If there’s one group of Arizona State players most eager to start conference play, it’s hard to imagine a unit more excited than the Sun Devil defensive backs.
In back-to-back weeks, ASU faced run-heavy triple option schemes that rarely posed vertical threats, often leaving corners and safeties in situations where their most important responsibilities involved cleaning up perimeter plays in run support.
As a result of playing run-oriented opponents, the Sun Devils rank ninth in the country in passing yards allowed, surrendering an average of just 134.7 yards per game.
It will be nearly impossible for ASU’s defensive backs to sustain that type of average as conference play kicks into gear, but that doesn’t faze the unit. Instead, redshirt senior cornerback Lloyd Carrington said ASU’s secondary is preparing to prove itself, as the opportunities and tests are just beginning.
“We know we’re going to have a lot more opportunities to make plays on the ball, get some interceptions, and just more takeaways on defense so we’re looking forward to that,” Carrington said. “Pac-12 play is another level of play, and it starts for us now.”
After allowing 247 passing yards against Texas A&M, a team that runs the spread offense, in week one, ASU gave up a combined 157 yards to Cal Poly and New Mexico as the teams completed just 16 of their 37 passing attempts over the course of two games.
The Mustangs and Lobos rarely passed on first downs, and instead elected to throw downfield in obvious situations where ASU’s defenders could anticipate play calls. Defensive coordinator Keith Patterson says he’s satisfied with the way ASU’s defense has responded against the run so far, but he’s curious to see how the Sun Devils will hold up against a team that approaches offensive possessions with a completely different mentality.
“It’s so different the last couple of weeks compared to opening weeks, so I’m curious to see versus you know, spread style offenses how we’re progressing in games,” Patterson said. “I think we’ve done a lot of good things, for the most part we’ve limited the runs, except for the one last week against New Mexico they just went right up the pipe, so we’ll see. I think it’ll be a great test.”
Against USC, ASU’s ability to anticipate play selection changes, as it must now expect a mix of run, pass, and play-action plays in any down and distance.
Freshman safety Kareem Orr, who made his first career start against New Mexico in place of injured sophomore safety Armand Perry, said there’s a much greater emphasis on dissecting plays at the snap of the ball against a team with a balanced attack like the Trojans.
“You just have to read your keys, stay deep when you need to and come up when you need to,” Orr said.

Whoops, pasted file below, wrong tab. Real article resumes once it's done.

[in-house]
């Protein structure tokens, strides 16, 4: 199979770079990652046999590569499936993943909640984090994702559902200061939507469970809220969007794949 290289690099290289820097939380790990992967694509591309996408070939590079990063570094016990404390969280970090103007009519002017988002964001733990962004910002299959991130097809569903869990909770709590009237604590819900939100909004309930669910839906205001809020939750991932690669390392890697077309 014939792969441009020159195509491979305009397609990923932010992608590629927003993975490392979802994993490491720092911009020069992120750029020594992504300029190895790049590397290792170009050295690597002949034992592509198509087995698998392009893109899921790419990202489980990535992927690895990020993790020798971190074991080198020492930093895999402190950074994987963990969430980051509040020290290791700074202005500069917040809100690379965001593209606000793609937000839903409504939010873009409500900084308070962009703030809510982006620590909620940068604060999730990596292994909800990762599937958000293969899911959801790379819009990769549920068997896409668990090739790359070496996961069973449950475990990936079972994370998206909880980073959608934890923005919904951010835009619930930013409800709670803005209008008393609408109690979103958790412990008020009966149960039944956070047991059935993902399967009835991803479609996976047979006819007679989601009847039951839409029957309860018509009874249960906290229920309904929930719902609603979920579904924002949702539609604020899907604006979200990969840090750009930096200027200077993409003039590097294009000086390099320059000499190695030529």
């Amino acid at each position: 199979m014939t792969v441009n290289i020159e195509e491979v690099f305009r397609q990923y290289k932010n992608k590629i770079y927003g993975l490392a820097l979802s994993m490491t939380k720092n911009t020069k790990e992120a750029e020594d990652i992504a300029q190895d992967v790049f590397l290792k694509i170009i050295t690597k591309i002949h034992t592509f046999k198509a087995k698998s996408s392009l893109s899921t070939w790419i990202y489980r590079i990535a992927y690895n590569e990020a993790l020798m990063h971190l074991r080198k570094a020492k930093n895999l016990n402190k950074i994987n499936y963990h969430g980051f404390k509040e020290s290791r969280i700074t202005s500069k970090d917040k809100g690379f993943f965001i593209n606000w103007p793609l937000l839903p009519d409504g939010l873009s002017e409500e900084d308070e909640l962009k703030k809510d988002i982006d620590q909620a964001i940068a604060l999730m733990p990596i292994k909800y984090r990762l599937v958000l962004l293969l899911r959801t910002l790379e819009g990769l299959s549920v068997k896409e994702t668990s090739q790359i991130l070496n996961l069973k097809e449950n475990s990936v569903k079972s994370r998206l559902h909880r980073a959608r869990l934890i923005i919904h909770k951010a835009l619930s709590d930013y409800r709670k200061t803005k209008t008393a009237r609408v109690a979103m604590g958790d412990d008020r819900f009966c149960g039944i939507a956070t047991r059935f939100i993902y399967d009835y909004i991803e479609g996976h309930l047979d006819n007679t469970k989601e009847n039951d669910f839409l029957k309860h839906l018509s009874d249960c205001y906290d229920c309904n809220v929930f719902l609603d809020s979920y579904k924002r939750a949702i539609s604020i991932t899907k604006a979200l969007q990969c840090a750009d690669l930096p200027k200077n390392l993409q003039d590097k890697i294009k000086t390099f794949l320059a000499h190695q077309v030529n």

Though defending the triple option is a stark contrast from facing pro sets and spread teams, the transition back to creating a more conventional game plan isn’t as significant of an adjustment as it might appear.
In four years under Todd Graham, ASU has defended triple option teams four times now. In comparison, the Sun Devils have faced conference opponents like USC, UCLA and Utah on a weekly basis every season, and Carrington said it’s much easier to defend against a team whose tendencies are familiar.
“You understand what their tendencies are, what you’ll have to defend defensively, and you get into a rhythm during the game and that’s the main thing,” Carrington said about playing an opponent he’s faced before. “Just being able to go out, be comfortable, just play your style of play and make plays when the opportunity comes your way.”
While Steve Sarkisian is in just his second season as head coach at USC, ASU’s coaches’ knowledge of Sarkisian’s offensive philosophy and approach dates back to his days as the Washington Huskies head coach.
That type of experience allows for ASU’s coaches to make more refined game plans, gives the team a more extensive vault of film to draw from, and allows veterans to pass along lessons learned to newcomers who might otherwise be more mistake-prone.
Orr said the veterans in the defensive backfield like redshirt senior safety Jordan Simone, senior cornerback Kweishi Brown, and Carrington have shared tendencies they’ve picked up on with him. Furthermore, Orr believes ASU’s defense is better suited to face an offense like USC’s compared to Cal Poly or New Mexico, because the Sun Devils go up against an offense with some of the same basic principles in practice every day.